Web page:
Bob Bradley is tugging on some serious heartstrings ahead of his Liberty Stadium debut, against Watford, on Saturday (Watch live, 10 a.m. ET, on CNBC and online via NBCSports.com).
[ FOLLOW: All of PST’s PL coverage ]
Just over 48 hours before making his Swansea City home debut, the Premier League’s first-ever American manager called on his players to represent the club’s fans in a positive way, and remember what the Swansea shirt means and has meant to so many who came before them, will remain after them, and will come after them — quotes from Swansea’s official website:
“With all the things that go on in the lives of footballers, sometimes you have to be reminded of what a club was all about before you arrived on the scene. It is worth remembering that it didn’t all start when you pulled the Swansea City Football Club jersey on for the first time. Sometimes it’s good to have reminders about how much a club means to people and the responsibilities you have.
“That part has never changed for me — it’s the same whether you are coaching a national team or a club team. I want to make sure the players understand the responsibility of wearing that jersey.
“When you come to a club, I think that responsibility is at the heart of the kind of environment you create every day. You have to understand the people who are going to live and die by every kick of the ball in every match. You have to understand that the fans want to see something they are proud of, and of course at the same time you have to get results.
“It’s not something you can talk about in long speeches with the players, but I think it’s important to remind the players of some of these things. I think the players here are good guys — they are not unaware. But sometimes in football it is easy to think you came first.”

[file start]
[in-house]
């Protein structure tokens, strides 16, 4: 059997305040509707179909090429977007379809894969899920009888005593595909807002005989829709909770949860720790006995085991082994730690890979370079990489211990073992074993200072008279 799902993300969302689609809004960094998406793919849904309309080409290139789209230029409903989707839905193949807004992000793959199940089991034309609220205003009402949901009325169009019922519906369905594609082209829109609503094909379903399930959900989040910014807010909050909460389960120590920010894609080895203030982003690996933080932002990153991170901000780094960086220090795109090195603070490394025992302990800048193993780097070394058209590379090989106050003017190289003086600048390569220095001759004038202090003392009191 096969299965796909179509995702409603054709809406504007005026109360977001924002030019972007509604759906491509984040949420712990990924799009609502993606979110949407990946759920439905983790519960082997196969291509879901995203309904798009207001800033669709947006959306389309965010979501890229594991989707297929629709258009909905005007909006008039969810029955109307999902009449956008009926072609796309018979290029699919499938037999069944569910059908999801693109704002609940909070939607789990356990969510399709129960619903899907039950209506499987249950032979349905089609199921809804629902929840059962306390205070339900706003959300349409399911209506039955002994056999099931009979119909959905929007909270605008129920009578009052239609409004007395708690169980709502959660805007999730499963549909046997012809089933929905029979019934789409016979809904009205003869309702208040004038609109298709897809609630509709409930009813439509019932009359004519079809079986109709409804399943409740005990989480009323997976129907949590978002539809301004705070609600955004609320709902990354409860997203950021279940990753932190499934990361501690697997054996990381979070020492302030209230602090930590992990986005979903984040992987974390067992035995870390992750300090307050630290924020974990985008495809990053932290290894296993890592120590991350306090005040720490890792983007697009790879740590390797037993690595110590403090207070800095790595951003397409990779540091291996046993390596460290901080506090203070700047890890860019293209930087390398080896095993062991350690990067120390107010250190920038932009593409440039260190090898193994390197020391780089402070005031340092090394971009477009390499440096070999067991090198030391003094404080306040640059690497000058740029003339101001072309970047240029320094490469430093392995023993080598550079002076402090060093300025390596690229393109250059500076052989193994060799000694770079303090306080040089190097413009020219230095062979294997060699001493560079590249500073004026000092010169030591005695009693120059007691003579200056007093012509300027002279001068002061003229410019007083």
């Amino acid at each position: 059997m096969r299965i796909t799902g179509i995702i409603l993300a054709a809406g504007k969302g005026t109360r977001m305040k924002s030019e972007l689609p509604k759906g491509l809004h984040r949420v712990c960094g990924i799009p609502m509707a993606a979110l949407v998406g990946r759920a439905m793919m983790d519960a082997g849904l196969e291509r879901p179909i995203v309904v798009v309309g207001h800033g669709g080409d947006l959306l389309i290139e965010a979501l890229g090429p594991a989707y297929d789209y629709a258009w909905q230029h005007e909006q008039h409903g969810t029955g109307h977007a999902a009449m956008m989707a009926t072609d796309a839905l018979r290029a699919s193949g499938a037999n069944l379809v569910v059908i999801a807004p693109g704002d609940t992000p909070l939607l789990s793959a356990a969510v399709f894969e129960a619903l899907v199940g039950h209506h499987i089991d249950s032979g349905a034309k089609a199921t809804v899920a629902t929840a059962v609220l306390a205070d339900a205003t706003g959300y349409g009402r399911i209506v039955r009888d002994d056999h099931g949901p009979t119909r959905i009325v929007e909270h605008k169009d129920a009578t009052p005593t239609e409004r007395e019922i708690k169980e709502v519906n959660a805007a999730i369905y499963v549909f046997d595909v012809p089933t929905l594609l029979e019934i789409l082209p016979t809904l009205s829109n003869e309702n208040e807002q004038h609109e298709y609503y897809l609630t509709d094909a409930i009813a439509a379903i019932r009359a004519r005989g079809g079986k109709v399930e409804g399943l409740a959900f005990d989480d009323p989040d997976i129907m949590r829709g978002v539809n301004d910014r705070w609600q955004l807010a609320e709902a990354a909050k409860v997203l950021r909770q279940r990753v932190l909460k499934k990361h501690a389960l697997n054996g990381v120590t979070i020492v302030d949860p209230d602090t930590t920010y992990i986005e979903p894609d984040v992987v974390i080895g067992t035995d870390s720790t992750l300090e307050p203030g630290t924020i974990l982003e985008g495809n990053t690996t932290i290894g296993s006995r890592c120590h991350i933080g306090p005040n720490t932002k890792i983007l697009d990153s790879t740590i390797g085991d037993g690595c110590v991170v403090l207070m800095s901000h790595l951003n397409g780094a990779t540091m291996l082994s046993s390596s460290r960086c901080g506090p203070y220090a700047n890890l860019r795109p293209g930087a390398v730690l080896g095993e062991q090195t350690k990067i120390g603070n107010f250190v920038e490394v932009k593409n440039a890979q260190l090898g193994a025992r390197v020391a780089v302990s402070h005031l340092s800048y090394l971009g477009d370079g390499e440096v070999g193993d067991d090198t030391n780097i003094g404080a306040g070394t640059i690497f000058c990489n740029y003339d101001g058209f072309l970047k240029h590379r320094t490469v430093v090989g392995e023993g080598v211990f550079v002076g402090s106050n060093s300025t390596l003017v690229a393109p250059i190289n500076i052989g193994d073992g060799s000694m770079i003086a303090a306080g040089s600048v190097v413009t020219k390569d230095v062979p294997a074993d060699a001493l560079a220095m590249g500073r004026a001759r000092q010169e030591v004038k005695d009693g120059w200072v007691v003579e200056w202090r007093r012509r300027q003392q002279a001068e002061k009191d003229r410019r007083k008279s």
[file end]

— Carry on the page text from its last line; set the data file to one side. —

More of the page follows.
It’s a wise move by Bradley, playing the tune the fans would want to hear. Any new manager would do well to get the club’s fans on his side, to get behind the team and breed positivity and belief — especially a new manager who’s just parachuted into a relegation battle.
There’s also a practical point behind what Bradley said in the above quotes: barely a decade ago, Swansea were competing in League 2, the fourth division of English soccer. Their meteoric rise, which shouldn’t be overlooked in great rags-to-riches stories, was built on the back of players with ties to the club, many of which came through the club’s youth academy.
As they’ve established themselves as a perennial PL side, many of those players were left by the wayside as they no longer made the grade, replaced by professionals in the truest sense of the word — someone paid to do a job — the majority of inarguably higher footballing quality, but lacking any semblance of a personal bond with the club’s history and its supporters.